Modern Classics Review / Film

For the first edition of the ‘Off-Key Sessions’ in Bristol the organisers took over a wonderful and eerie vaulted crypt located underneath Grade I listed St John The Baptist church built in the 13th century alongside the Bristol city walls. Upon entering the venue, the small audience of 70 or so people were greeted by Ryan Teague’s neo-classical DJ set which immediately set the tone for the evening, engulfing the venue with beautiful and ghostly resonances.

Before the actual performances began, Ian Hazeldine (Antonymes) projected his film Light Dispersed Through Clouds at the back end of the crypt, a film full of contrasts between light and shadow, both on screen and through the speakers. From dark bass rumbles, sheets of wind and gusts of static echoing ominous birds, eerie clouds, leaf-less trees and disembodied buildings in the first half of the film, to the glorious string harmonies slowly undulating as the sun finally emerged from the preceding darkness in the second section, Hazeldine’s audio-visual presentation was a pure sensual and emotional delight.

After a short interval, Christoph Berg gave the first performance of the evening in a beautifully restrained fashion, playing violin lines (looped and layered) that slowly developed into delicate flickering textures whose gentle push and pull movements resonated through the vaulted crypt. As subtle resonances where wafting over the audience and engulfing it into desolated and yet beautiful landscapes, one couldn’t help being transported to an elusive timeless place that irradiated glorious colours.

Olan Mill quartet stepped up next after a short break and navigated a fine line between abstraction and more tangible feelings. As clear piano lines were often going through well defined chord progressions, guitar motifs were nicely abused through a complex array of pedals to carve out the low end of the spectrum and allow the violin to often take centre-stage and give the performance a delicate and subtle sense of narrative.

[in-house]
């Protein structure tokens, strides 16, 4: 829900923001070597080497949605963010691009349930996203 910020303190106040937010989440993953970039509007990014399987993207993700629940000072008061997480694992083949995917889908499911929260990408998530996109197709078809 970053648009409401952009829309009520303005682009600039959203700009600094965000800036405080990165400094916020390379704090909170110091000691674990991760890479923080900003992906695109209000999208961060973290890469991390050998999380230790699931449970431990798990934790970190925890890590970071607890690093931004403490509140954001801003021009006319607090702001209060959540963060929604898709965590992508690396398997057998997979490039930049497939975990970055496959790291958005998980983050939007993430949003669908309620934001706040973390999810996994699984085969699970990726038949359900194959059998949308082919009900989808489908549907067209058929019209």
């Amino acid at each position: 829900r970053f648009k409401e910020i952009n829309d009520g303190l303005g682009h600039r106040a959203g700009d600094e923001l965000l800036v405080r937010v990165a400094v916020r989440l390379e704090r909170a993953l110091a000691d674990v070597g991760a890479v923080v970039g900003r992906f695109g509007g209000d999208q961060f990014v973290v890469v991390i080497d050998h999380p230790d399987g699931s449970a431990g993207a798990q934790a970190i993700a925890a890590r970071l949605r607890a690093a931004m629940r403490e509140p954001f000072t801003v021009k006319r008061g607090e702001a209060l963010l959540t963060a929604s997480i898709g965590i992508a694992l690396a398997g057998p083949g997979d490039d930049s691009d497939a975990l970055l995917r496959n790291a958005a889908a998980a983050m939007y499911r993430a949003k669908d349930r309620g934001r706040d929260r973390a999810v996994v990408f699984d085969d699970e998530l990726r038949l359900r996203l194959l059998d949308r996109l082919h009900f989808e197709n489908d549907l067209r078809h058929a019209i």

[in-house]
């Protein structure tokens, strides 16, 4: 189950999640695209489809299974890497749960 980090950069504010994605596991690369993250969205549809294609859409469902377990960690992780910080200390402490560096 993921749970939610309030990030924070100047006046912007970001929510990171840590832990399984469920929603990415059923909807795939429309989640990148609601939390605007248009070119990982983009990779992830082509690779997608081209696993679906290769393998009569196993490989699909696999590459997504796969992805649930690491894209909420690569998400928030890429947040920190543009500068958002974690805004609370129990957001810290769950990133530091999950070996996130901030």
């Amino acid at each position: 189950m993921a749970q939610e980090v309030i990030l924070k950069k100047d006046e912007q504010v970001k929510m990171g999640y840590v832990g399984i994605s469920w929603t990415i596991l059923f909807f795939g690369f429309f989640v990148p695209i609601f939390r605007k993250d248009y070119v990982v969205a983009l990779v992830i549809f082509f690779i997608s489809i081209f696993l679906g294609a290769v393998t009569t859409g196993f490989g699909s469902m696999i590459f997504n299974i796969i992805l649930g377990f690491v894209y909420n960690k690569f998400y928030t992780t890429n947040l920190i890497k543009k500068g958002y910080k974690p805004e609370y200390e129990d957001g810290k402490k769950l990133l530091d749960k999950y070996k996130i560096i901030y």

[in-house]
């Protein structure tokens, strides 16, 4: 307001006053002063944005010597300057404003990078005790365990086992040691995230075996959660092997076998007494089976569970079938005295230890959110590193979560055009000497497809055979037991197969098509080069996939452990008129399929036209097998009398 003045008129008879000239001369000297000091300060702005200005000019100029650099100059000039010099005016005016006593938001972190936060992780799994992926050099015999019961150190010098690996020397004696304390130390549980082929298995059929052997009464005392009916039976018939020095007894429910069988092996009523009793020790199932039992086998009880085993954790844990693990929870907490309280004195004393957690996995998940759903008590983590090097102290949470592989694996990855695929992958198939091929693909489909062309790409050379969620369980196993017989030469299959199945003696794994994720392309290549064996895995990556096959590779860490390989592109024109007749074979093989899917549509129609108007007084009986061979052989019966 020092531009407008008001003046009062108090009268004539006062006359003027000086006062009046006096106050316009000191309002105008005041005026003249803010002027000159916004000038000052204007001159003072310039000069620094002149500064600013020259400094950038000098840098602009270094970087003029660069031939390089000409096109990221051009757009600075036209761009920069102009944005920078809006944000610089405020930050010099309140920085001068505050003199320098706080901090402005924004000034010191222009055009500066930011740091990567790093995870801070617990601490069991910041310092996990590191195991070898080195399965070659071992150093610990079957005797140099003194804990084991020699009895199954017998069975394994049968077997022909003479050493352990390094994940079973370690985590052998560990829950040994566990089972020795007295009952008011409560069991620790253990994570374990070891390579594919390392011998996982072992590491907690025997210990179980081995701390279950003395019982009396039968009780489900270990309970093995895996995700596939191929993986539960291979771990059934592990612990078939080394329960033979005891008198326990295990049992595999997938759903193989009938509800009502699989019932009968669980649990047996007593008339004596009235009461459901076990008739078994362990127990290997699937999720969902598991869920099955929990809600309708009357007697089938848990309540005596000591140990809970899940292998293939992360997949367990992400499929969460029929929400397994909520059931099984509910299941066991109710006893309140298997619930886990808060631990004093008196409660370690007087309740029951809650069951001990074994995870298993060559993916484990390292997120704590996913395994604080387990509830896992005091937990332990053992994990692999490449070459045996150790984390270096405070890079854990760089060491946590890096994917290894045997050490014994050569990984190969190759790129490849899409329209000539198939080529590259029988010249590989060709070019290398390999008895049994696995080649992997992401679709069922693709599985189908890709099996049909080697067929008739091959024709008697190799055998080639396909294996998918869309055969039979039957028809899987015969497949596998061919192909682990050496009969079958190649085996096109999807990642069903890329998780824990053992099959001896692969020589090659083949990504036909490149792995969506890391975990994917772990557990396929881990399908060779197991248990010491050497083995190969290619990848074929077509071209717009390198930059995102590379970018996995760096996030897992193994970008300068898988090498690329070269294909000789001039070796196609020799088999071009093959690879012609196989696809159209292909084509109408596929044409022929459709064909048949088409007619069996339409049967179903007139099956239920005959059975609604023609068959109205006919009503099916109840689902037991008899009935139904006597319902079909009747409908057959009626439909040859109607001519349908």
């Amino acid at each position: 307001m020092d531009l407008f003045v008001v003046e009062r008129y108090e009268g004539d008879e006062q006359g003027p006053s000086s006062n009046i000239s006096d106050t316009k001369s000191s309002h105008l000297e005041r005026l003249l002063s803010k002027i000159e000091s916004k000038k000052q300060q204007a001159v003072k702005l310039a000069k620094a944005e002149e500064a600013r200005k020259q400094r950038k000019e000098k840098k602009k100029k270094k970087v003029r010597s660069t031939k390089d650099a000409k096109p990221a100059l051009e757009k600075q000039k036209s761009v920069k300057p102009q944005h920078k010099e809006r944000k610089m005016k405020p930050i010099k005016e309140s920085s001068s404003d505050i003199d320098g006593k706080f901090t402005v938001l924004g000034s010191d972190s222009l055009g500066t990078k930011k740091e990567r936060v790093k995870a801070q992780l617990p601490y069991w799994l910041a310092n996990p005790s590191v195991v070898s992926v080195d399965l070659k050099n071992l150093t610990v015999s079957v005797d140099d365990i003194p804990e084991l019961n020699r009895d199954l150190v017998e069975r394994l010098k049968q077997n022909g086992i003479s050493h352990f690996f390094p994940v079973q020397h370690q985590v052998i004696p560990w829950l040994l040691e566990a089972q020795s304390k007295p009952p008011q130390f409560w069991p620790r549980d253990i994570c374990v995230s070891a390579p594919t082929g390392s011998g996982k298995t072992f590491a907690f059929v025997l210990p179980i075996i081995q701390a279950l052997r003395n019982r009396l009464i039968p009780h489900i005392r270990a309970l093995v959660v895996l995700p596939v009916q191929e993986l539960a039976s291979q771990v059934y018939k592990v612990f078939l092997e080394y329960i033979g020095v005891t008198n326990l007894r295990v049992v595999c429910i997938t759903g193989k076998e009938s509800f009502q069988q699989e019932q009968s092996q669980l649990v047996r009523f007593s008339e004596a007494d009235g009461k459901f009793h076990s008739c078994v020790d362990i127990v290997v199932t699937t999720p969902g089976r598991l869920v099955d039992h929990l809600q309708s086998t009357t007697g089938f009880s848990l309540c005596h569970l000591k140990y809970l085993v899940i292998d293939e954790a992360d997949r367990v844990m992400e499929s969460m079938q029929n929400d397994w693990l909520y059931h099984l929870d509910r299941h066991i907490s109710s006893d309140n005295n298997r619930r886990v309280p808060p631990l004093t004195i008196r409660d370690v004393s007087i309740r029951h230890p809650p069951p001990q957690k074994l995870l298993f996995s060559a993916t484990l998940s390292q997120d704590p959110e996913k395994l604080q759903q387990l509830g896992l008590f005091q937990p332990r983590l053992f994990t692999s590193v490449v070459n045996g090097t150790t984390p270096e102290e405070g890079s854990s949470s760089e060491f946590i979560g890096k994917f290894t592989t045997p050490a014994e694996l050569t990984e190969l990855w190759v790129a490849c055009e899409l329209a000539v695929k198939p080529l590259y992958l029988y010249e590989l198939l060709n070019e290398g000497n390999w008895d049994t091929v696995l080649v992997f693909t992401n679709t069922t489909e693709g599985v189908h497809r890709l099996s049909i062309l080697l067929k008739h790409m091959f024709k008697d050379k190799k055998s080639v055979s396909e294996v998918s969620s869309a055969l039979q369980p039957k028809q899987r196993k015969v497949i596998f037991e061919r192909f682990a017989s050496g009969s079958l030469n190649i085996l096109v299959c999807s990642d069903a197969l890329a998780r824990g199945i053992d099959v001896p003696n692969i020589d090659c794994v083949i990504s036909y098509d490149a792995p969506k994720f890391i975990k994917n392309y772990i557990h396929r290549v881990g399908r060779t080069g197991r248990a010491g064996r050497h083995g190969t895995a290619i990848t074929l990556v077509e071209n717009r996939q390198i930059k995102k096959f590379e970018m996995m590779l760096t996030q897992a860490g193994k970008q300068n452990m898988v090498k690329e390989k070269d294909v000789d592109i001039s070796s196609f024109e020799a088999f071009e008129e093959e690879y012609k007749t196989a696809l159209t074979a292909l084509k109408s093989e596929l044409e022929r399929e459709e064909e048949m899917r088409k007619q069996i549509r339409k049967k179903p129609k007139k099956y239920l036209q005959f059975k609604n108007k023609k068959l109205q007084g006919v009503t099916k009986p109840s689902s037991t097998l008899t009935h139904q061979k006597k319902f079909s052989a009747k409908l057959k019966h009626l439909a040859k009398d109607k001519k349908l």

Daniel Thomas Freeman played quite a disparate set in comparison but tied it up together perfectly by addressing the audience directly to give some background information about each composition. From the very first track, a beautiful ritualistic gong droning piece, to the very last where he invited his wife on stage to provide achingly beautiful vocals, Freeman’s performance was underpinned by a wonderful sense of fragility and honesty.

Last performance of the evening by Richard Knox and Frederic D. Oberland, joined on stage by Angela Chan and Lidwine, was nothing less than extraordinary. The four musicians played a long set drawing on material from The Rustle of the Stars in a more haunted and visceral way, compared to the album. In Drawing Lines to the End of the World for instance or in The Wreck of Hope, Oberland’s guitar lines were more abrasive and emotive, giving the tracks an even more devastating outcome. One of the highlights of the set was perhaps harpist Lidwine, who sang beautifully and gave the performance some serious haunted resonances. From guitar to Rhodes piano, from violin to glockenspiel, from harp to pump organ, all musicians regularly changed instruments in a very organic and spontaneous way. And the special acoustics of the place heavily recalled the sense of space of the album itself which was recorded in St Margaret of Antioch church in Leeds, thus giving the music a wonderful depth of field.

As the day-light filtering through the arched windows slowly receded over the course of the evening, the music of Ryan Teague, Ian Hazeldine, Christoph Berg, Daniel Thomas Freeman, Olan Mill and Rustle of the Stars imbued the audience with a humbling sense of wonder, and while the whole of the crypt was finally vibrating in one eternal and beautiful resonance, the place inhabited by 800 years of sacred music suddenly found a new breath of life – something the organisers should be proud of.

– Review by Pascal Savy / Film by Gianmarco Del Re

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